There were some lovely heartwarming moments, such as the Christmas dinner that was saved with the help of a neighbor who met Santa and carried the children's gifts to them. Or their loyal dog Jack, who survived a near-fatal river crossing. The book is filled with charming illustrations, and I had a vivid memory of some of the pictures.

It was fascinating to see the series of steps that Pa and Ma took to frame a house, dig a well, build a barn, make a fireplace, save seeds to grow crops, etc. Each event was a big deal and was an adventure. For example, Pa and a neighbor nearly died while digging the well because some underground gas almost poisoned them. And the whole family got sick with malaria one summer, but luckily a doctor in the territory saved them in time. Then there was the day of a massive prairie fire and only quick thinking by Pa & Ma saved the house. Or the time there was a panther on the prairie who was tracking the family, but luckily an Indian killed it before it attacked anyone.

Which brings me to what I didn't like about the book, which was racism against the Indians. I honestly do not remember all the racist comments from my childhood reading. The line, "The only good Indian is a dead Indian," is mentioned several times. Or how Ma was constantly fretting about them, saying, "Land knows, they'd never do anything with this country themselves. All they do is roam around over it like wild animals. Treaties or no treaties, the land belongs to folks that'll farm it. That's only common sense and justice." Did my mother skip those parts when she read these books with me? Or did it just not register? I understand it was the prevailing attitude of the whites at the time, but it was jarring to read it in a children's book, even one that was first published in 1935. I think this is important because if I were going to read this book with my niece, for example, I would edit out the racist parts, which is probably what my mom did. I don't see the need to plant the seeds of an old prejudice in a young child.

I struggled with whether to give this book a 3 or a 4, but I rounded up out of affection for the series as a whole. The first book in the series, "Little House in the Big Woods," has been my favorite so far. But I will continue to read these books and enjoy the stories of the early settlers.

I'll close with this nice thought from Laura toward the end of the book when the family is leaving the homestead behind: "Laura felt all excited inside. You never know what will happen next, nor where you'll be tomorrow, when you are traveling in a covered wagon."
Profile Image for da AL.
366 reviews365 followers
January 29, 2021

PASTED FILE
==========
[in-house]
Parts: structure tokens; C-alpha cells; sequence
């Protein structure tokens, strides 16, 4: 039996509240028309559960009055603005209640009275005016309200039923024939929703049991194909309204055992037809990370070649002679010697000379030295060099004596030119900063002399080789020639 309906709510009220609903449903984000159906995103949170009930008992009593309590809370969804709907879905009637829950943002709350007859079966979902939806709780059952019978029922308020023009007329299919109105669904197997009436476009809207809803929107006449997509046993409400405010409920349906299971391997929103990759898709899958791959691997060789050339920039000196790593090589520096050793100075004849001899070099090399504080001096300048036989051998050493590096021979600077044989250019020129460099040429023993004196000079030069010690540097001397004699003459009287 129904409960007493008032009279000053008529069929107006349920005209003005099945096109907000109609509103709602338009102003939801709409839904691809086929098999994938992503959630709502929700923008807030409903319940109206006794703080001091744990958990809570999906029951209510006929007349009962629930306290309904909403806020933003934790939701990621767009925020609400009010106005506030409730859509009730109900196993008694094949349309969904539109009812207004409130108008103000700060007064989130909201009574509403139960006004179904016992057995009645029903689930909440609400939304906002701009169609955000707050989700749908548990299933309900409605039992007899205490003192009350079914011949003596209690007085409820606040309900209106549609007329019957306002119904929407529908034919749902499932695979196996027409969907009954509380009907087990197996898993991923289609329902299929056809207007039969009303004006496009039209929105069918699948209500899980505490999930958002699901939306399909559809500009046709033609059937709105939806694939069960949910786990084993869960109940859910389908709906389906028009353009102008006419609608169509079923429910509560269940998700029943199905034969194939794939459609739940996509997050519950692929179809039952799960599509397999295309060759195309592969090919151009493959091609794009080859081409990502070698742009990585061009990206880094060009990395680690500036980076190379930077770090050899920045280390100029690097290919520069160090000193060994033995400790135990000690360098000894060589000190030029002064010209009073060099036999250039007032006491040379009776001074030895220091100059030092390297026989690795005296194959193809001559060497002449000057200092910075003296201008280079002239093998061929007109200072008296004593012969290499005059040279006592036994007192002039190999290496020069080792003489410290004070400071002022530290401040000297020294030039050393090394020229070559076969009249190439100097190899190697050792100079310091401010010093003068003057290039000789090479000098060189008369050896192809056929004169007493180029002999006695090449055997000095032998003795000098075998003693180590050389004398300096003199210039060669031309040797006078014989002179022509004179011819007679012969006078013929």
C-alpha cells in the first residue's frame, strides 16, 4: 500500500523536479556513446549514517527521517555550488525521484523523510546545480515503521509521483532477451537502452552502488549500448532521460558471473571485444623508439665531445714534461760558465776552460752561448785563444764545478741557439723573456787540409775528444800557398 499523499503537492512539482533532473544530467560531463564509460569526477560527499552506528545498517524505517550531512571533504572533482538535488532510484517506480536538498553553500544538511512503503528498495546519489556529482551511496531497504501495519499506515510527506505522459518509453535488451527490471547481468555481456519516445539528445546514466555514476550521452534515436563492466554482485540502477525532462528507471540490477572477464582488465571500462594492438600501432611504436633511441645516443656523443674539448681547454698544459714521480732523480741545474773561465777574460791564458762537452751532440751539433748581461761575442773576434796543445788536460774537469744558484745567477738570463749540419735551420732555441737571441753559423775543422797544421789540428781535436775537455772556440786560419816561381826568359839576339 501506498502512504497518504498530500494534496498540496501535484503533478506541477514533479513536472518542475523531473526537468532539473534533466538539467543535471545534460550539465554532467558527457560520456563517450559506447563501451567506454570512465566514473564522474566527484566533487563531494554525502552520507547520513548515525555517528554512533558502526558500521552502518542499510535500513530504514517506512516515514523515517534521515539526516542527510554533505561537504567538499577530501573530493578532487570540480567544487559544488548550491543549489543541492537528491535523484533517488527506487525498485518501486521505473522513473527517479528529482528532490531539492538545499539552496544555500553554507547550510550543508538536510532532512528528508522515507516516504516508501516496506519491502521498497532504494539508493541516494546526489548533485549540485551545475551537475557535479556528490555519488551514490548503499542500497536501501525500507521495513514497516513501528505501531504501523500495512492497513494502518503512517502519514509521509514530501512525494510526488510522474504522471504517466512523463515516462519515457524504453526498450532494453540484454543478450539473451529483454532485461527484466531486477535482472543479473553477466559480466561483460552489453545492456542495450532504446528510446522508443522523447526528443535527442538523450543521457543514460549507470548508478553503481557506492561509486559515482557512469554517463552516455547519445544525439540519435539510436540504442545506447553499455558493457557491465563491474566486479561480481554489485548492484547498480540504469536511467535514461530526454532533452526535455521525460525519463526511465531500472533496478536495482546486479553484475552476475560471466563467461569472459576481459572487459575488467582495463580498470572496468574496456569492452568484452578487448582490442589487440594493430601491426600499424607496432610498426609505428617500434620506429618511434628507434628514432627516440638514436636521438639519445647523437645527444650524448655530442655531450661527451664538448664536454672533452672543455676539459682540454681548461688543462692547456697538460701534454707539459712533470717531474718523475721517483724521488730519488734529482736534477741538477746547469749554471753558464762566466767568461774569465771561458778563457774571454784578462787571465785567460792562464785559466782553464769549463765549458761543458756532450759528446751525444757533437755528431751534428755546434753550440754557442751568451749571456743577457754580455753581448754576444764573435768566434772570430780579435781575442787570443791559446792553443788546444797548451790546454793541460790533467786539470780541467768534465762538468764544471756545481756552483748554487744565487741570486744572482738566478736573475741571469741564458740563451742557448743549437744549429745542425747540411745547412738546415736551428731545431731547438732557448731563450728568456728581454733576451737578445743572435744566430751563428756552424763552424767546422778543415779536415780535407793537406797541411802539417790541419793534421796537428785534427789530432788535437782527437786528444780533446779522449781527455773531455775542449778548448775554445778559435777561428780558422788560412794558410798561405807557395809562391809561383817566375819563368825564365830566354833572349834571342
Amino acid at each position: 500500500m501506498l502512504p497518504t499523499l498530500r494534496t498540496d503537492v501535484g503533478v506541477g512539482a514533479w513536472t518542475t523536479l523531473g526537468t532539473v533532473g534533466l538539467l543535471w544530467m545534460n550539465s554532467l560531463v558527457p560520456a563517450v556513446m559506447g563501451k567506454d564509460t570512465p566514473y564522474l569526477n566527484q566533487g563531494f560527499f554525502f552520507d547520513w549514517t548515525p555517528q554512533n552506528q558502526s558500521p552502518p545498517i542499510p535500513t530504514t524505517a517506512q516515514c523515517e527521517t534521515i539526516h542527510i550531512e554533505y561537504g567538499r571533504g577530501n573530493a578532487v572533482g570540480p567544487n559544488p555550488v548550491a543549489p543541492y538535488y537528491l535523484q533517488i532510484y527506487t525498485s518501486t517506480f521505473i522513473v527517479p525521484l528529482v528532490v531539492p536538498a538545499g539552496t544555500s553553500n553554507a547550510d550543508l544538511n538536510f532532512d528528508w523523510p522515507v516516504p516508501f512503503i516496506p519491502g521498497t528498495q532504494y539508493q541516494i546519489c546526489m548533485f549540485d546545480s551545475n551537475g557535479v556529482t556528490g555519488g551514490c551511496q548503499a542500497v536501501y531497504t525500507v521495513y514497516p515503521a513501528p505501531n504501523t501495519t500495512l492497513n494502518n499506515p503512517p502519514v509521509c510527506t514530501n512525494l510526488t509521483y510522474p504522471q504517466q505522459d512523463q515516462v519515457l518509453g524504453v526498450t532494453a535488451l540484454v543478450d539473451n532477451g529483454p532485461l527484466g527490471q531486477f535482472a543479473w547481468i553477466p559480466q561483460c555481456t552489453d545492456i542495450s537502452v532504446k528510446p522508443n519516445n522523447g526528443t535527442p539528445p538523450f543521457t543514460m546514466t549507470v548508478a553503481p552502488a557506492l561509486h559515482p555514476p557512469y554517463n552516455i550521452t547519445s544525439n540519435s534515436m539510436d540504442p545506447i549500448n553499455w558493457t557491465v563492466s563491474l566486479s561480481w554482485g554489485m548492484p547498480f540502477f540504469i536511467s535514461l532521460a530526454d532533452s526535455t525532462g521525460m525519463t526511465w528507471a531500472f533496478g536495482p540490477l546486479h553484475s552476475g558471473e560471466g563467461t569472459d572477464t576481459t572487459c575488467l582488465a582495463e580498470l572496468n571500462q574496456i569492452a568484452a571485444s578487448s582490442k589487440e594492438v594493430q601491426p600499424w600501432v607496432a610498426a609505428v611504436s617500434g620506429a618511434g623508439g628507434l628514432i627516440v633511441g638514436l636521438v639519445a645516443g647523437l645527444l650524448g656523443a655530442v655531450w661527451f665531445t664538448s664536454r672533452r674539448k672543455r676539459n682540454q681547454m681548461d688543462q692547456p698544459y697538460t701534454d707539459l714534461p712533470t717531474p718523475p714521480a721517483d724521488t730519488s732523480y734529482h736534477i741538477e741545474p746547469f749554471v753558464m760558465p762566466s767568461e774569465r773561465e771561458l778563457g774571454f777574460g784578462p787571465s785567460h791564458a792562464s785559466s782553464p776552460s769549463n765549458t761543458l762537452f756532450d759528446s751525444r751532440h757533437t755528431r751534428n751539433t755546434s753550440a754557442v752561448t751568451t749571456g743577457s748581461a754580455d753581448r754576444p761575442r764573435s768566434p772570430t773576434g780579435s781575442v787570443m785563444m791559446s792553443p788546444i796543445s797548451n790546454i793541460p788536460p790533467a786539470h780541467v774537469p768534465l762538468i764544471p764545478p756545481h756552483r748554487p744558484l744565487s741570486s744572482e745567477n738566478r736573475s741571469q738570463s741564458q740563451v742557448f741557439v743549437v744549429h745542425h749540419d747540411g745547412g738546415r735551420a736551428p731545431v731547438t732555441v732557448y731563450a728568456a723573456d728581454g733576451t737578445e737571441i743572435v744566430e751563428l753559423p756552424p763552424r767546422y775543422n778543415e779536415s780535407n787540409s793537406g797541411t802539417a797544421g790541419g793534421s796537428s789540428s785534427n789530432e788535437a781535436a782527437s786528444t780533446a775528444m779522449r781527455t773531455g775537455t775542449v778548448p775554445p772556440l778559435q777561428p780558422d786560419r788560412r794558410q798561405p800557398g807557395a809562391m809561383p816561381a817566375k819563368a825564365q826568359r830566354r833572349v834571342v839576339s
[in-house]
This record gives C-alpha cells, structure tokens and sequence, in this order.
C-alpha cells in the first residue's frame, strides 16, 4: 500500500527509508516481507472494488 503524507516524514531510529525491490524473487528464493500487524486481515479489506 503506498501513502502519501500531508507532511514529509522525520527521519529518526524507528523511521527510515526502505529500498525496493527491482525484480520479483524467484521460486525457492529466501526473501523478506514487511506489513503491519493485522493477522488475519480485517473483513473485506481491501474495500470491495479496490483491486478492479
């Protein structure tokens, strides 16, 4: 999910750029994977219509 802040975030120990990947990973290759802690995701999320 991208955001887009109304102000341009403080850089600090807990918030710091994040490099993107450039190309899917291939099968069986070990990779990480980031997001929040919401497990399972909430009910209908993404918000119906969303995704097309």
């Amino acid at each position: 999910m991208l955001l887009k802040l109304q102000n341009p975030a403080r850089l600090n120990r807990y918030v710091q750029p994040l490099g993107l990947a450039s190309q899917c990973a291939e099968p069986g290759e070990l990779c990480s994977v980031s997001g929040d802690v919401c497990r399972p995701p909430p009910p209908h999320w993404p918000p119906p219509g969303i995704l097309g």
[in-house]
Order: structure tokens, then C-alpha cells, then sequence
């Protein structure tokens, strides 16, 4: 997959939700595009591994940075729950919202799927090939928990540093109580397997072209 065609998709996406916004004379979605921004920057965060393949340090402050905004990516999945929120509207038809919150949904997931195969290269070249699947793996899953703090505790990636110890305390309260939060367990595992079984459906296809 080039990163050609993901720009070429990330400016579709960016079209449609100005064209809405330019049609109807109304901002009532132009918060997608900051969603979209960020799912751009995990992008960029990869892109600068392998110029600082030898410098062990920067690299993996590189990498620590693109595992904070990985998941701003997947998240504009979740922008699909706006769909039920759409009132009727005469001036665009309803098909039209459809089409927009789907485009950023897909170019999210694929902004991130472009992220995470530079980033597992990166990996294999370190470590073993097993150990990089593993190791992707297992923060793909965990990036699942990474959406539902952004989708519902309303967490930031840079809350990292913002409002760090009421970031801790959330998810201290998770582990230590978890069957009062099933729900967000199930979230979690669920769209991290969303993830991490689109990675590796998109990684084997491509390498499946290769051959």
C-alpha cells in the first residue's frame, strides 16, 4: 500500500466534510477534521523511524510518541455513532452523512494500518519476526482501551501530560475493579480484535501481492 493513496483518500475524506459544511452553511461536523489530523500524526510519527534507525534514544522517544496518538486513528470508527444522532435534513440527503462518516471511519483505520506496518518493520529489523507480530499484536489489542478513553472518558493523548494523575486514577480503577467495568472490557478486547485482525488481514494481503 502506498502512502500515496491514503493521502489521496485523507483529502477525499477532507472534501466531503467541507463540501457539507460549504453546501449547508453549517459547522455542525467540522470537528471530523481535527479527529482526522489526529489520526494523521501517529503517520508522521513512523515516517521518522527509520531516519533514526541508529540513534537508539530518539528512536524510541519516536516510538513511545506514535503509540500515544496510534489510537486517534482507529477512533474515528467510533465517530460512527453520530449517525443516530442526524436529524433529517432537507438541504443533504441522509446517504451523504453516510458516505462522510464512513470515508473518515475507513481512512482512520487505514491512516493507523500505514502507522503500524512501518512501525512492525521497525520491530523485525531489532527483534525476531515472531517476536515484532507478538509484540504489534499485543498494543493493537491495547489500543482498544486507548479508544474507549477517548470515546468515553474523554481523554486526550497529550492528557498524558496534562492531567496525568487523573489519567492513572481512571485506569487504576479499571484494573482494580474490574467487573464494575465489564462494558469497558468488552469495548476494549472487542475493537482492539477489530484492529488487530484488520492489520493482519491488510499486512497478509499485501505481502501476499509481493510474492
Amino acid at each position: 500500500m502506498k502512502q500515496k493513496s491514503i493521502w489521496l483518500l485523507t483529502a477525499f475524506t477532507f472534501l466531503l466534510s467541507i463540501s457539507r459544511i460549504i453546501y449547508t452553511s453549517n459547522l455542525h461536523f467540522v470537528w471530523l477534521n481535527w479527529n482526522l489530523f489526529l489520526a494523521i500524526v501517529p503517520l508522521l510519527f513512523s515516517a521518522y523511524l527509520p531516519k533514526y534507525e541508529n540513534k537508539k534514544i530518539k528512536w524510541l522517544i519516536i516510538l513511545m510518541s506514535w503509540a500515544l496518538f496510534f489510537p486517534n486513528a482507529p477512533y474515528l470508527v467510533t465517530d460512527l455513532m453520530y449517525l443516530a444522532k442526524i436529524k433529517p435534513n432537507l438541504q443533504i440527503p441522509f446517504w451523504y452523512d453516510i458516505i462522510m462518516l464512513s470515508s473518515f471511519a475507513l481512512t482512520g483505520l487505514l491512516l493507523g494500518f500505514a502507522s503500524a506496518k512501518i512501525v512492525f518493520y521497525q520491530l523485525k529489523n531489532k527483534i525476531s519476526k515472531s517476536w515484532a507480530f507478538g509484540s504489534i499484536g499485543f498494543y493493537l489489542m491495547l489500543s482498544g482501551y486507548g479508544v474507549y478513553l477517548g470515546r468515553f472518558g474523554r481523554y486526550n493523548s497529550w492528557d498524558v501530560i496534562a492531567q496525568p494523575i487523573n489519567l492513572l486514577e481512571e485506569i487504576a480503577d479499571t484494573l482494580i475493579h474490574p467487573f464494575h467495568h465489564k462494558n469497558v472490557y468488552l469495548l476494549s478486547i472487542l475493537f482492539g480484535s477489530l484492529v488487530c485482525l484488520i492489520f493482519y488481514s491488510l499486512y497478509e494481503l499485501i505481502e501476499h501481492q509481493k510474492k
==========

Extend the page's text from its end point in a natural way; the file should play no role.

A honey-covered lullaby of a book! Yum! Slurp! Racism never went down so good! Beautifully written, and read aloud by a champ -- but Whoa, Bessie! -- even the characters express a smidgen of ambivalence about wresting land from the natives. "Won't the Indians be mad, Pa?" And what's with the child wanting her father to steal a Native American baby for her?
Profile Image for Jessaka.
889 reviews121 followers
August 29, 2019
Fried Apples and a Lesson in Racism

I loved this series when I read them around ten years ago. My favorite was The Long Winter.

A few years ago I went to visit her home in Missouri with my sister and niece. She had two houses, but I must say I loved the Sears and Roebuck one best. The other one had a wonderful antique mint green stove in it that I would have loved to have owned, except I think that it would not be easy to bake in, and maybe it used wood for fuel. My ex mother-in-law had a wood burning one once when she was renting a house in the country. It heated the entire house. She didn’t bake much, so she didn’t have to worry about getting the fire just right.

I read this book again because I had heard that it contained racist remarks. I must not have noticed it before. So, Laura Ingalls and her family take off in a covered wagon for parts unknown. Laura asked for a papoose, like another child would ask for a puppy. Her mother exclaims, “I don’t like Indians. No, you cannot have a papoose.” Why would Laura even think of owning a papoose? I suppose it was just a childish whim. And then her father talks about how the government is going to push back or kill the Indians, so they don’t have to worry.

So now, what was once an adorable story about pioneers that all children love; to an adult, can become a political issue, as it was in the book, Killers of the Flower Moon that came out after I read this book. This conversation was mentioned in it in detail.

The fact of racism in this book doesn’t ruin it for me, and I am American Indian, but I had a German father. I had a friend who was Indian, but she didn’t like pioneer stories, which was understandable. Me, I love them. I have another friend who loves them too, and she is married to a Native American and may be part Indian. So I asked members of our book group if they liked pioneer stories, some of us are Indian or part Indian. One wanted nothing to do with them because the white man had murdered the Indians. Three of us liked them because they were survival books and fun reading; They were history. We felt that other countries had to deal with these things as well. Then some of us who were Indian had family who came to America in the early days. Now as to the racist comment, I like what one of the group members said, “They were being honest with their feelings, and they were afraid of the Indians,” and I might add, “They should have been. Not all Indians were friendly.” And Indians had sometimes warred with each other, taking food from another tribe when there was a drought, kidnapping children, etc.